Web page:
Many of the families Iâ€™ve worked with feel that they have lost everything. They are financially tapped out. Their basic assumptions about family, love, success, and life have been turned upside down. They feel betrayed and embarrassed and sad and angry. How does a family rebuild in the wake of trauma, or addiction, or mental illness, or betrayal, or loss? A little bit every day. If you can do that, you can find your way forward a step at a time. You can heal. You can hope.
Through the process of treatment we came to understand at a very deep level that weâ€™d made the right choice. We were saving our daughterâ€™s life, our familyâ€™s healthâ€¦and maybe even our marriage. But in retrospect, we wish weâ€™d had other parents to talk to prior to enrolling Rachel. Parents who were a few clicks further down the road who could help normalize the process and give us some assurance that we were doing the right thing.
Much to the frustration of those engaged in treatment, families are designed to resist change. Families are what scientistsâ€”and family systems therapistsâ€”call â€œself-regulating systems.â€ Since self-regulating systems prefer stability (homeostasis), the self-regulation response automatically resists change. This can be tricky during family therapy the point of which, of course, is to facilitate change!
If your child is away in treatment, you may still be suffering from the sleep distress that was a part of being vigilant and worried. If so, nowâ€™s the time to reclaim your right to a good nightâ€™s sleep! Your child is safe and, for the time being, itâ€™s someone elseâ€™s job to be vigilant around the clock. A huge part of every parentsâ€™ job when their child is in treatment is to prepare for their return home. Youâ€™re a better parent (and employee, and friend, and everything) when youâ€™re taking good care of yourself. Sleep is at the core of self care; so nowâ€™s a great time to practice good sleep habits. I joke that learning to fall asleep and stay asleep has saved me thousands of dollars in carpentry, refrigerator repair, fly trapsâ€¦oh and plastic surgery. So if youâ€™re a light sleeper, an insomniac, or curfew cop on sabbatical, here are some things Iâ€™ve learned that will help you sleep like a baby.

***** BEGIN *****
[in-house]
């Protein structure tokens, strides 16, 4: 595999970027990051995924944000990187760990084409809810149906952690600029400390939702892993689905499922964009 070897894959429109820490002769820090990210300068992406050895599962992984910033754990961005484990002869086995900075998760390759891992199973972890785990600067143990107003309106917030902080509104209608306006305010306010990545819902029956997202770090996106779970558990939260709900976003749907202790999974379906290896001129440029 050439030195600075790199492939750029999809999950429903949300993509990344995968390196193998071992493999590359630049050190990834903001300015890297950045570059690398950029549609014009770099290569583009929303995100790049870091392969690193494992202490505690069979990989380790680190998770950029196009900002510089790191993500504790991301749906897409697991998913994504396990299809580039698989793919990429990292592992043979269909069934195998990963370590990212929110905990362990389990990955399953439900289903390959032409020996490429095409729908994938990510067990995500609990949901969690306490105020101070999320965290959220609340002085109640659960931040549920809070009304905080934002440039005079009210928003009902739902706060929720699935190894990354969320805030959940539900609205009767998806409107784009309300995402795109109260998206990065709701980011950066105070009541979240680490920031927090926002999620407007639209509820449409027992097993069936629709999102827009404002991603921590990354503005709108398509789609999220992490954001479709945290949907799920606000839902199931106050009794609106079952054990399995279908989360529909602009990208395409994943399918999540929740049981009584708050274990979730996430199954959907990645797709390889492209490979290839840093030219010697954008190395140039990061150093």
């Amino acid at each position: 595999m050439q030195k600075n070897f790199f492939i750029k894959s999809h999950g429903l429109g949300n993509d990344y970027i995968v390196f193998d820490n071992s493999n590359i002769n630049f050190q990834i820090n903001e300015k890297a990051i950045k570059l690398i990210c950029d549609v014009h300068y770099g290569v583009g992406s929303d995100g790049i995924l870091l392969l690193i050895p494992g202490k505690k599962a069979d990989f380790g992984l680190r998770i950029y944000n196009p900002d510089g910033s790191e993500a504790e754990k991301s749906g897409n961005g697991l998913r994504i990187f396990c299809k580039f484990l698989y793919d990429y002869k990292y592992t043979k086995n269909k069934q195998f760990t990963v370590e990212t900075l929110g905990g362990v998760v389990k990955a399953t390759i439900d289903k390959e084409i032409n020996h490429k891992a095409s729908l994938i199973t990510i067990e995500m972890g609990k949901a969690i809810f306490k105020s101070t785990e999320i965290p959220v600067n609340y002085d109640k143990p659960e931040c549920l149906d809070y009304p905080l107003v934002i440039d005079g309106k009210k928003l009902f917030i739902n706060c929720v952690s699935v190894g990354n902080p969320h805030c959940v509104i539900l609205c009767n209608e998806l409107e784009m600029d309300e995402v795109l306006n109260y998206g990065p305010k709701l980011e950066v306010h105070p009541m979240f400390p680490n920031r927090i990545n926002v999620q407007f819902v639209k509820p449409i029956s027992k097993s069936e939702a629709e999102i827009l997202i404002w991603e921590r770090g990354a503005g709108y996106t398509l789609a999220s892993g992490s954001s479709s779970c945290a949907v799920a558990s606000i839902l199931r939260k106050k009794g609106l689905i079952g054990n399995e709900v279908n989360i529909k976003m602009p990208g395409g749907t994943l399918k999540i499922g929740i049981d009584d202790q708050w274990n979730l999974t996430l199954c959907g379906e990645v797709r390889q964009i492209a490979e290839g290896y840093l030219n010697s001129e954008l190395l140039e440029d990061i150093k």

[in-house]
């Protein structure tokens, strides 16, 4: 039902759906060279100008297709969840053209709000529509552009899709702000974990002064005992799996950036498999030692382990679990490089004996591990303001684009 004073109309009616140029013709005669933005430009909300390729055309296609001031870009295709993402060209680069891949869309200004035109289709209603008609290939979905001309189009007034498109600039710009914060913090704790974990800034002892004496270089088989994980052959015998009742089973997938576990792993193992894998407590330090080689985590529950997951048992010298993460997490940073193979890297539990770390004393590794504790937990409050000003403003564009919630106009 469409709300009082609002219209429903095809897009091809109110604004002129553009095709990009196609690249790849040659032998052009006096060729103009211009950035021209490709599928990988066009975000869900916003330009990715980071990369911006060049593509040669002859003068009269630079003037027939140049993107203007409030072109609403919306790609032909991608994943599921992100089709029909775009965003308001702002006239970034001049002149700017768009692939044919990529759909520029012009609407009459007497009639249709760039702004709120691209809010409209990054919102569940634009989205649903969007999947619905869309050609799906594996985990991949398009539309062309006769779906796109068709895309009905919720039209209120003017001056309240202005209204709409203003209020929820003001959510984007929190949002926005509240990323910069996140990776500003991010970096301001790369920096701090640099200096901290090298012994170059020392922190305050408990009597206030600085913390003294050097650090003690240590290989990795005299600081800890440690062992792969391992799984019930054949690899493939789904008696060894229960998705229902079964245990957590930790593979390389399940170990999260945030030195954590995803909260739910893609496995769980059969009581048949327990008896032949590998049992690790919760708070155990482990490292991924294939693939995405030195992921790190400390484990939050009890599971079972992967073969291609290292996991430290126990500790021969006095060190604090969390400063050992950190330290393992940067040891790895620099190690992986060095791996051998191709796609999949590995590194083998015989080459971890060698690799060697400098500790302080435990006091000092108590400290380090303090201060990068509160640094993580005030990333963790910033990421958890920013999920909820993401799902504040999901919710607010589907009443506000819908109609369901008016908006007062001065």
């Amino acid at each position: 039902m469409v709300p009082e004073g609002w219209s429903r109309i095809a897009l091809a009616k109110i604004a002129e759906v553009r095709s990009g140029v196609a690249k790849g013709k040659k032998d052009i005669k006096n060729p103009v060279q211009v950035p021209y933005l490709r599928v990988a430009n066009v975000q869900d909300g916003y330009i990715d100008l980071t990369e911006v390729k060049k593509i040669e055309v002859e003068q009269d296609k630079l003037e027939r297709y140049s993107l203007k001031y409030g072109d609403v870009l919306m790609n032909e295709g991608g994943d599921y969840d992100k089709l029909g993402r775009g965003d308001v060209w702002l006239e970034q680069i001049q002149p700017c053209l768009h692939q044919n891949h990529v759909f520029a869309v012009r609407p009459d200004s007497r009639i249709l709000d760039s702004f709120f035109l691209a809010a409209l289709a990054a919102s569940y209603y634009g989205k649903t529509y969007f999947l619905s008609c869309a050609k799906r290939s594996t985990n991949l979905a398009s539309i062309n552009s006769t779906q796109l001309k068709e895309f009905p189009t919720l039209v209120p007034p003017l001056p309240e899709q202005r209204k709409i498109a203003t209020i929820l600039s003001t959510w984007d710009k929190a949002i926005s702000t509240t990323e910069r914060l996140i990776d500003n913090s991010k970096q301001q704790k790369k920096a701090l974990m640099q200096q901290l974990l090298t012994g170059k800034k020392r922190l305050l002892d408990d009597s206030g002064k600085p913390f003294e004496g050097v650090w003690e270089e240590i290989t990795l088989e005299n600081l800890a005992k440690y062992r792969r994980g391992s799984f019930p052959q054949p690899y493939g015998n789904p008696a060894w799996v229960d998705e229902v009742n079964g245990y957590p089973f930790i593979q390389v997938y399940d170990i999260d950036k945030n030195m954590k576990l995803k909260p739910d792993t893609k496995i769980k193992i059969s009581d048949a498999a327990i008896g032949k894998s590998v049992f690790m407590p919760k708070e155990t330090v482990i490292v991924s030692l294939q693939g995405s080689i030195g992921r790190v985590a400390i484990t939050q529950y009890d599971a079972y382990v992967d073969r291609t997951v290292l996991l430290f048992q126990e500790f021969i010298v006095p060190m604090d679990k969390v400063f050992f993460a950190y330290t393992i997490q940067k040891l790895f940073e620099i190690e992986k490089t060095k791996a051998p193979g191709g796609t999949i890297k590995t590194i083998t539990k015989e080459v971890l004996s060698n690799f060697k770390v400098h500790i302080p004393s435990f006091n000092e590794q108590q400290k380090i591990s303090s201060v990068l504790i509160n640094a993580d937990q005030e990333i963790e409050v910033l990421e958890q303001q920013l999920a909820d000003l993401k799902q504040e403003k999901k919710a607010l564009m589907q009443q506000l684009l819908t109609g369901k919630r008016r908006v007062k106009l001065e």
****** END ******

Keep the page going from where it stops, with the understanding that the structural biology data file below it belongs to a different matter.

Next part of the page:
We all experience lapses in self control. For a teenager who is struggling with other emotional issues, however, even a small lapseâ€”whether in the form of procrastinating, eating something not on the diet, or engaging in a compulsive behaviorâ€”can create a sense of defeat, adding to her feelings of depression and worthlessness.
Many experts agree that the negative effects of anger can be minimized by addressing the emotion in an honest, non-reactive manner. While ranting and raging tend to actually increase, rather than alleviate, anger (according to some studies), the healthy expression of anger can actually reduce its intensity and keep it from festering. In fact, the healthy communication of your full range of emotionsâ€”including angerâ€”can be a critical part of your difficult teenâ€™s healing process.